This wasn’t the worst comment on Brian Logan’s article, but it encapsulates the issue Christie must face in nearly every review, interview or article that features her as its subject; her husband. Onstage Christie does not refer to her actual comedian husband, but an invented ‘stage’ one. I don’t know a huge deal about Christie’s personal relationships, but what I do know is this – she’s hugely talented, she writes her own material, her material is distinct from his and her career is of her own making. End of. She may have featured on a show with him, but she’s also at the top of her game – if he wasn’t part of the show, she would still be involved. She’s not married to Harry Hill, Kevin Eldon or Kerry Godliman, but she featured on their respective sitcoms (Harry Hill’s Little Internet Show, It’s Kevin and Kerry’s List). And Fred MacAulay featured on her award-winning Radio 4 series Bridget Christie Minds the Gap – but they don’t have a romantic relationship either.

The thing about comedy – and it’s something I love – is that it’s a community. An industry with a performing circuit at its core, many performers know each other, share the same bill, organise gigs with each other and perform in the many new act competitions held each year. Essentially they help each other out – and they watch and enjoy each others’ sets. It’s supportive and refreshing. So therefore the idea of a leading alternative comic who won the most iconic prize in stand-up comedy last year appearing on a show about alternative comedy? Not that surprising is it?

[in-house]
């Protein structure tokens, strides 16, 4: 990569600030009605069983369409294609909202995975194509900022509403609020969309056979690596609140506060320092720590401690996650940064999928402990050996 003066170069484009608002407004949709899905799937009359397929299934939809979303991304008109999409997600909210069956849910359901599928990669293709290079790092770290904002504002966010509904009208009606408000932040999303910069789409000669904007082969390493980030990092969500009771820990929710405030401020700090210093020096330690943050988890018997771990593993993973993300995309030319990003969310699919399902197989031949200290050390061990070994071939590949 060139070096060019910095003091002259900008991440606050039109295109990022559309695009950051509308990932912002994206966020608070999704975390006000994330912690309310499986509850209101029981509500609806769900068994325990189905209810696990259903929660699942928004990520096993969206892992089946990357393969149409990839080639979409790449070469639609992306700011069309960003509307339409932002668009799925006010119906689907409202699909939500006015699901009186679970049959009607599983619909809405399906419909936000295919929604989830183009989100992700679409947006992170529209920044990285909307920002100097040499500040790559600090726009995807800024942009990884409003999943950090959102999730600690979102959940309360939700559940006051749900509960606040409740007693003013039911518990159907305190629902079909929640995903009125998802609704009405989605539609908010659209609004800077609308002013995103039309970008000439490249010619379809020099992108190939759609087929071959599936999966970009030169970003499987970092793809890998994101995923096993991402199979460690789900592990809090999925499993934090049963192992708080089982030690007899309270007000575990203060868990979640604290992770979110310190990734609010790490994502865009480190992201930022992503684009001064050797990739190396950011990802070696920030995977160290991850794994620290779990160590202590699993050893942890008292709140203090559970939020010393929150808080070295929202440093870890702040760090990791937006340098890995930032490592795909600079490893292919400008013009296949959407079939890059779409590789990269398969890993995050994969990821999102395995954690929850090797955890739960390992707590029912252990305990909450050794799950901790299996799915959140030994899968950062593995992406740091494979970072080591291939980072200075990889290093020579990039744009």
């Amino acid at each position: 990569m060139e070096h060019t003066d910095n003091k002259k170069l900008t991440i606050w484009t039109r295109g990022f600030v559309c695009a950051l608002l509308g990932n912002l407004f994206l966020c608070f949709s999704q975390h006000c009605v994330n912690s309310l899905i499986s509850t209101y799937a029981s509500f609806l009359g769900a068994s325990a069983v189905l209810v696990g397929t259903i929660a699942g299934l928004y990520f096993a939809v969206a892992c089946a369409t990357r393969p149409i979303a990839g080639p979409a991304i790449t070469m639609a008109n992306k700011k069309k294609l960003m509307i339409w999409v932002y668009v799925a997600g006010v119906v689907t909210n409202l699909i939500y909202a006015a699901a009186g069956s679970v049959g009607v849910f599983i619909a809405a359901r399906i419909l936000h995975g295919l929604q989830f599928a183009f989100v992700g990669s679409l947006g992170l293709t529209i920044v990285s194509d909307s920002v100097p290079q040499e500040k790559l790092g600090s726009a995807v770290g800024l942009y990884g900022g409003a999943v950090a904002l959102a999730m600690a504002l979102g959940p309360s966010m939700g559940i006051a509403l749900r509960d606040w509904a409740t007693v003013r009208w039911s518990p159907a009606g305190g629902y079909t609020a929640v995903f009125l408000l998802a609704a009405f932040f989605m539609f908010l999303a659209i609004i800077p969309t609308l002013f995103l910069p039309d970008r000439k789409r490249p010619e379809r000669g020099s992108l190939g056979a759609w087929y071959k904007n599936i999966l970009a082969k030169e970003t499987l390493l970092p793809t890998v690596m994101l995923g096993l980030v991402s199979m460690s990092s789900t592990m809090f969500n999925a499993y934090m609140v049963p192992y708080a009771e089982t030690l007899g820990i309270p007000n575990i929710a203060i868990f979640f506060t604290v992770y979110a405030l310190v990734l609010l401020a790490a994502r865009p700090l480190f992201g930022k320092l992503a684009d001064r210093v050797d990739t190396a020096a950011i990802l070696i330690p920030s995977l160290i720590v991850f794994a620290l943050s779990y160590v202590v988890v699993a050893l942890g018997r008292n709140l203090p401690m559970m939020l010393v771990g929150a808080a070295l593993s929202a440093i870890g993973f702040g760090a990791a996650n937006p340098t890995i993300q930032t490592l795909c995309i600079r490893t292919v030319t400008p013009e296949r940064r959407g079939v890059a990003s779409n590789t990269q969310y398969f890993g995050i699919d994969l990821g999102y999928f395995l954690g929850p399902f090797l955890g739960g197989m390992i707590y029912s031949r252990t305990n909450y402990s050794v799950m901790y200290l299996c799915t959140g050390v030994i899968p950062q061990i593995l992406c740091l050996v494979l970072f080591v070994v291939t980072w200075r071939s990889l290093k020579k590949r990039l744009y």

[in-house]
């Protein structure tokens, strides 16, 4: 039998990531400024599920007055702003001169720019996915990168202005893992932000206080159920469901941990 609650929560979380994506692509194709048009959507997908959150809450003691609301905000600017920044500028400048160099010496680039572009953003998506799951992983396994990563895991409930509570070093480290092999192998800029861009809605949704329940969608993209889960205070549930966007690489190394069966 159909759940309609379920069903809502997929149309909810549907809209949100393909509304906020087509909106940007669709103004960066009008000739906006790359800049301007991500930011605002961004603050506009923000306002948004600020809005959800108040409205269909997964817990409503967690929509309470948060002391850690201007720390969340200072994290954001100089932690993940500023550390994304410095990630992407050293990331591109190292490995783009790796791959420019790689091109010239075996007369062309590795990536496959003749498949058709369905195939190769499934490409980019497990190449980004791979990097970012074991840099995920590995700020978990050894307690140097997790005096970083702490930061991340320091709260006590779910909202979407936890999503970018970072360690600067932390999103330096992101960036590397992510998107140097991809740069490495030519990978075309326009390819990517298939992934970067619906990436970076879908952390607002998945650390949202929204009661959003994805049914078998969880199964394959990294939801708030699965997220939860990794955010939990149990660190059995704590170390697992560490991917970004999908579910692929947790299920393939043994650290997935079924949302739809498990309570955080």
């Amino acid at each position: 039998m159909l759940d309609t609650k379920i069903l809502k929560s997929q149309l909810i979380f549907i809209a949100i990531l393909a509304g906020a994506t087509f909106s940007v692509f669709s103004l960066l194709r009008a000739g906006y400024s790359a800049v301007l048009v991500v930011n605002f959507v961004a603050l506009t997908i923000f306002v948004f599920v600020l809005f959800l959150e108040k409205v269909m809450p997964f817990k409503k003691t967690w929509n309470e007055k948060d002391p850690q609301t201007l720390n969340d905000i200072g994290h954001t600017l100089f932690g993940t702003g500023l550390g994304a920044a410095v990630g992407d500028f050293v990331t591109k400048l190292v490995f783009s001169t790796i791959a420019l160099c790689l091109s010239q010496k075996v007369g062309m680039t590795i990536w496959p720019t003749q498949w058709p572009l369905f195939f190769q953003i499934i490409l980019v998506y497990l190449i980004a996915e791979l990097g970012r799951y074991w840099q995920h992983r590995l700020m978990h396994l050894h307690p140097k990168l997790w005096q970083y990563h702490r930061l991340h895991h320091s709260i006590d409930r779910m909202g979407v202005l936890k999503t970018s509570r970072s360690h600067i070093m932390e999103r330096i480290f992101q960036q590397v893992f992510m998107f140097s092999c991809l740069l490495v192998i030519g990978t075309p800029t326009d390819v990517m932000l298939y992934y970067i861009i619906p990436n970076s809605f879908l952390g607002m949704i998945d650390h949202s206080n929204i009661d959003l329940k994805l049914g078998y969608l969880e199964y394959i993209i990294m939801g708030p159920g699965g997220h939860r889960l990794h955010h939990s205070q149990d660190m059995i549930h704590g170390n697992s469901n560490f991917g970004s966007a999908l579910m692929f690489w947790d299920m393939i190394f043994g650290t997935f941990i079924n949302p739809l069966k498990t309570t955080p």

“Women can’t do proper jokes”

Challenge your perceptions at the Fringe this year; if you think women can’t do one-liners or puns,check out Bec Hill, who started the hugely popular Pun Run night in London. If you think they can’t do near-the-knuckle rudeness, book a ticket to Katherine Ryan. It’s ingenious, borderline bonkers ideas you want? Lou Sanders is your woman. Friendly, funny and joyous? Go see Hatty Ashdown (and look out for Aisling Bea back in London). Political comedy with heart? Josie Long. Characters and/or improv? Cariad Lloyd and Pippa Evans are both doing laugh a minute shows this year. In the mood to see a panel show? Look out for Grainne Maguire’s What Has the News Ever Done for Me? (Check out Danielle Ward hosting her podcast panel show alongside team captain Margaret Cabourn-Smith, Do the Right Thing if you’d like to cheer up your commute.) Sketch comedy? Lazy Susan, of course! Sharp, hilarious and personal stand-up? Sarah Campbell.